Alpe d'Huez - Part 1 - A future world champion
Many people in the triathlon world know Cyrille Neveu as the race director of the Triathlon festival held each year at the famous Alpe d'Huez. In France Cyrille is also known as a champion long distance athlete who had a career spanning over 15 years, winning some of France's most famous races, including the World Championship in Nice in 2002. In ole doc's squad he was known as the boy that had a dream and the guts and determination to make it happen. Alpe d'Huez is the home of Cyrille. Every couple of years the Tour de France pits its athletes against the 21 switchbacks, but each year Cyrille runs the triathlon, and believe me, it's no race for the faint-hearted. Yes, everyone knows the hellish spectacle of the switchbacks, but this is only part of the race. The race director believes this should not be the only challenge. So when resurrecting the long course race, Cyrille decided it should be like the Tour de France and that means there must be 2 climbs before arriving at the famed killer 13km finale. Of course this is followed by a 20km run at 1860m altitude. By now you're getting the picture, Cyrille and softness should not be spoken in the same breath. How true this is will become evident later in our little story but this is no ordinary chapter. This is about a young kid with a dream and maybe not having the talent to fulfil it. This is also a love story, the first of many within the Trisutto squad, and last but not least, the mentality and toughness that had to be seen to be believed when Cyrille was not famous, but sometimes the butt of the more talented French athletes jokes.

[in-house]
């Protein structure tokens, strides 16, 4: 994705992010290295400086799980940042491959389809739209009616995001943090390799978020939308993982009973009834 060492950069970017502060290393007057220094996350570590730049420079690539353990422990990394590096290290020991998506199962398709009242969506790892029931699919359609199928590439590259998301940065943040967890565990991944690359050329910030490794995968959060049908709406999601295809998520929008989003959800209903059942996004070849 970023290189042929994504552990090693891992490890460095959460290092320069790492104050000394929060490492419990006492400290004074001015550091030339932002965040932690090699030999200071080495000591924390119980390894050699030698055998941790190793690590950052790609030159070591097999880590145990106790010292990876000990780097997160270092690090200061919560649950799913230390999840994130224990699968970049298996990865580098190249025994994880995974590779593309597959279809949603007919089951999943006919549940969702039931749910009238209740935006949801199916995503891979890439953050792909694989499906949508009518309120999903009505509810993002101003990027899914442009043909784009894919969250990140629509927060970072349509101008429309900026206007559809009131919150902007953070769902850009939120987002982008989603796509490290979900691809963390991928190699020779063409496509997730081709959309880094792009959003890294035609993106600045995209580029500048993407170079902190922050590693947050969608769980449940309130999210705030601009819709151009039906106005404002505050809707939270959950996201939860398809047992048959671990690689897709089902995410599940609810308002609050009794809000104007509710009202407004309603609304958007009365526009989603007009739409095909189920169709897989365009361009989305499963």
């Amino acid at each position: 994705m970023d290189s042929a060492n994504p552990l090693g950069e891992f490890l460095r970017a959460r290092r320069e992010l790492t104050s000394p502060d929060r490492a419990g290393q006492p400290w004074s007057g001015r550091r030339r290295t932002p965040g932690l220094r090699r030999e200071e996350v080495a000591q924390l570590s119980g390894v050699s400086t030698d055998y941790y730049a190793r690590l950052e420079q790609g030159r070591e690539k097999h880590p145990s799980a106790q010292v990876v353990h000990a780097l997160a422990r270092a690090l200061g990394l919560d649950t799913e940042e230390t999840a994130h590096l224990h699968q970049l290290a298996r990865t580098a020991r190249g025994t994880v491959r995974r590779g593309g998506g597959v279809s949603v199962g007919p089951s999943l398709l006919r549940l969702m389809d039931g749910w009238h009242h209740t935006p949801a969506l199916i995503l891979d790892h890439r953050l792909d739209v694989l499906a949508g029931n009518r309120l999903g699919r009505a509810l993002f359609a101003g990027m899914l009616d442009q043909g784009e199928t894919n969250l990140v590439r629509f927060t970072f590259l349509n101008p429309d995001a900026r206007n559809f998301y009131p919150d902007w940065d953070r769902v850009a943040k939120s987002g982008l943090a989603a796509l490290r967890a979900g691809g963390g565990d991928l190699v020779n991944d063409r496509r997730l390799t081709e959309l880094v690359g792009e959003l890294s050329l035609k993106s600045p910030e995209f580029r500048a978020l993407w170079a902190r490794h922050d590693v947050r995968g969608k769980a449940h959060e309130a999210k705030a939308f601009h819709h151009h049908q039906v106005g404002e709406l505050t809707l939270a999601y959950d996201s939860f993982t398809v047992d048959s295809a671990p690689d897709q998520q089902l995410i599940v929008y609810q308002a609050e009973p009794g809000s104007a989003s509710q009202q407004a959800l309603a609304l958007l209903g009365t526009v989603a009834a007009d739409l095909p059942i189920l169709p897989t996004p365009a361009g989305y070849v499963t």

So let's start out on this trilogy of stories about the boy I met, then the squad member, and the man he became. Through all 3 stages of development I've been proud to call Cyrille my friend. Cyrille started triathlon in his home town of Dinan, a small village in the region of Brittany. Took some swim lessons, and had a father and uncle who like many French spent their one day off from work each week doing what they loved best, getting out on a bike and riding for hours through the fields and back country roads of Brittany. The region is famous for many things but when it comes to cycling it's got to be 5 time Tour de France winner Bernard Hinault along with his beloved mistral winds. They blow with frightening power, and the breed of bike rider in Brittany likes nothing better to pit themselves against the howling wind scrawls. Hinault once told me himself, it was what made him a great rider. In the space of the next 5 hours he also told me they made him a great mountain climber and also later in the conversation a great time trialist. Hinault, I was predicting, was going to tell me they made him a great swimmer too, as he had also in that insightful meeting told me that it made him a great runner.